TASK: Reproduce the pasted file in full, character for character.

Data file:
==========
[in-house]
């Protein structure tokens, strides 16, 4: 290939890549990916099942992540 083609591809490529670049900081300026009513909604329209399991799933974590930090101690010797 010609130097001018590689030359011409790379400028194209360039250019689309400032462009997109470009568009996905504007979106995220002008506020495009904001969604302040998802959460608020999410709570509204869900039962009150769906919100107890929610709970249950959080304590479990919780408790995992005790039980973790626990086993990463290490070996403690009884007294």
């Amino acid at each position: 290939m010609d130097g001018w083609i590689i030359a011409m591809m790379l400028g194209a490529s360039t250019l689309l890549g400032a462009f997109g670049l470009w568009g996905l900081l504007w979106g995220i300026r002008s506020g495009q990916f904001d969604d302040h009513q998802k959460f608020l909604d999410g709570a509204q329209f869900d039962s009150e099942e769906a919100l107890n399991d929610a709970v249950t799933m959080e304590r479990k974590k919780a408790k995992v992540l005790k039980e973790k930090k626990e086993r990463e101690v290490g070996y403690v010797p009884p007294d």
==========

[in-house]
């Protein structure tokens, strides 16, 4: 290939890549990916099942992540 083609591809490529670049900081300026009513909604329209399991799933974590930090101690010797 010609130097001018590689030359011409790379400028194209360039250019689309400032462009997109470009568009996905504007979106995220002008506020495009904001969604302040998802959460608020999410709570509204869900039962009150769906919100107890929610709970249950959080304590479990919780408790995992005790039980973790626990086993990463290490070996403690009884007294």
């Amino acid at each position: 290939m010609d130097g001018w083609i590689i030359a011409m591809m790379l400028g194209a490529s360039t250019l689309l890549g400032a462009f997109g670049l470009w568009g996905l900081l504007w979106g995220i300026r002008s506020g495009q990916f904001d969604d302040h009513q998802k959460f608020l909604d999410g709570a509204q329209f869900d039962s009150e099942e769906a919100l107890n399991d929610a709970v249950t799933m959080e304590r479990k974590k919780a408790k995992v992540l005790k039980e973790k930090k626990e086993r990463e101690v290490g070996y403690v010797p009884p007294d």